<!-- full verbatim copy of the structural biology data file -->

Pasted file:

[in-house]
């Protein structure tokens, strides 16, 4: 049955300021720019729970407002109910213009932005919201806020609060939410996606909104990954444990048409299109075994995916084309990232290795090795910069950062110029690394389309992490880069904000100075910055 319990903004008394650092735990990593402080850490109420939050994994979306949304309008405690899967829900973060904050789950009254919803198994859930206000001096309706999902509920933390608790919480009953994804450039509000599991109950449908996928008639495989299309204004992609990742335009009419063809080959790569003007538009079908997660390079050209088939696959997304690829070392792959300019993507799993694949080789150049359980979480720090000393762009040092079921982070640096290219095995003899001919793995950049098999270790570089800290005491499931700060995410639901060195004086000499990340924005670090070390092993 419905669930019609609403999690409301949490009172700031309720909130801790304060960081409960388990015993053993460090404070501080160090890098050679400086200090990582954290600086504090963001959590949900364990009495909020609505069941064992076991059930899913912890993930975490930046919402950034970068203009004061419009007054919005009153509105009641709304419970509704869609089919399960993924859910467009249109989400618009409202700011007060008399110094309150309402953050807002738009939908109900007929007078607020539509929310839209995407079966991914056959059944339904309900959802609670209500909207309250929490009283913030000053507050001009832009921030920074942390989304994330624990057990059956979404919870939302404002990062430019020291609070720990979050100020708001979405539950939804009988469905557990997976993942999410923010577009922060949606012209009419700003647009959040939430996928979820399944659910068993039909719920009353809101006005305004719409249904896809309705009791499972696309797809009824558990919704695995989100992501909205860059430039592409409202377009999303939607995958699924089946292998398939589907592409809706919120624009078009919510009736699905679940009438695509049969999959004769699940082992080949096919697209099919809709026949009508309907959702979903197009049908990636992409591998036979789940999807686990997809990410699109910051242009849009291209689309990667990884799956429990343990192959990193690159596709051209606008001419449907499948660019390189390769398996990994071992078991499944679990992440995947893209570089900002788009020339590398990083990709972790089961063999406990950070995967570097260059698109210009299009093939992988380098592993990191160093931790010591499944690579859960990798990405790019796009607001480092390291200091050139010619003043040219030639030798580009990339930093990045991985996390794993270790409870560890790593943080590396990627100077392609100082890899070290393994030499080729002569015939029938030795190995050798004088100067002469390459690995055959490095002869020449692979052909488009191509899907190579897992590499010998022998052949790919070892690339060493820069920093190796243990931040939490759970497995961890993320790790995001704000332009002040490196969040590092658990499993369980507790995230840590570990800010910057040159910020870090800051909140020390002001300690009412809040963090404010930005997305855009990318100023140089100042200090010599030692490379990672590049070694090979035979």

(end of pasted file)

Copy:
[in-house]
């Protein structure tokens, strides 16, 4: 049955300021720019729970407002109910213009932005919201806020609060939410996606909104990954444990048409299109075994995916084309990232290795090795910069950062110029690394389309992490880069904000100075910055 319990903004008394650092735990990593402080850490109420939050994994979306949304309008405690899967829900973060904050789950009254919803198994859930206000001096309706999902509920933390608790919480009953994804450039509000599991109950449908996928008639495989299309204004992609990742335009009419063809080959790569003007538009079908997660390079050209088939696959997304690829070392792959300019993507799993694949080789150049359980979480720090000393762009040092079921982070640096290219095995003899001919793995950049098999270790570089800290005491499931700060995410639901060195004086000499990340924005670090070390092993 419905669930019609609403999690409301949490009172700031309720909130801790304060960081409960388990015993053993460090404070501080160090890098050679400086200090990582954290600086504090963001959590949900364990009495909020609505069941064992076991059930899913912890993930975490930046919402950034970068203009004061419009007054919005009153509105009641709304419970509704869609089919399960993924859910467009249109989400618009409202700011007060008399110094309150309402953050807002738009939908109900007929007078607020539509929310839209995407079966991914056959059944339904309900959802609670209500909207309250929490009283913030000053507050001009832009921030920074942390989304994330624990057990059956979404919870939302404002990062430019020291609070720990979050100020708001979405539950939804009988469905557990997976993942999410923010577009922060949606012209009419700003647009959040939430996928979820399944659910068993039909719920009353809101006005305004719409249904896809309705009791499972696309797809009824558990919704695995989100992501909205860059430039592409409202377009999303939607995958699924089946292998398939589907592409809706919120624009078009919510009736699905679940009438695509049969999959004769699940082992080949096919697209099919809709026949009508309907959702979903197009049908990636992409591998036979789940999807686990997809990410699109910051242009849009291209689309990667990884799956429990343990192959990193690159596709051209606008001419449907499948660019390189390769398996990994071992078991499944679990992440995947893209570089900002788009020339590398990083990709972790089961063999406990950070995967570097260059698109210009299009093939992988380098592993990191160093931790010591499944690579859960990798990405790019796009607001480092390291200091050139010619003043040219030639030798580009990339930093990045991985996390794993270790409870560890790593943080590396990627100077392609100082890899070290393994030499080729002569015939029938030795190995050798004088100067002469390459690995055959490095002869020449692979052909488009191509899907190579897992590499010998022998052949790919070892690339060493820069920093190796243990931040939490759970497995961890993320790790995001704000332009002040490196969040590092658990499993369980507790995230840590570990800010910057040159910020870090800051909140020390002001300690009412809040963090404010930005997305855009990318100023140089100042200090010599030692490379990672590049070694090979035979």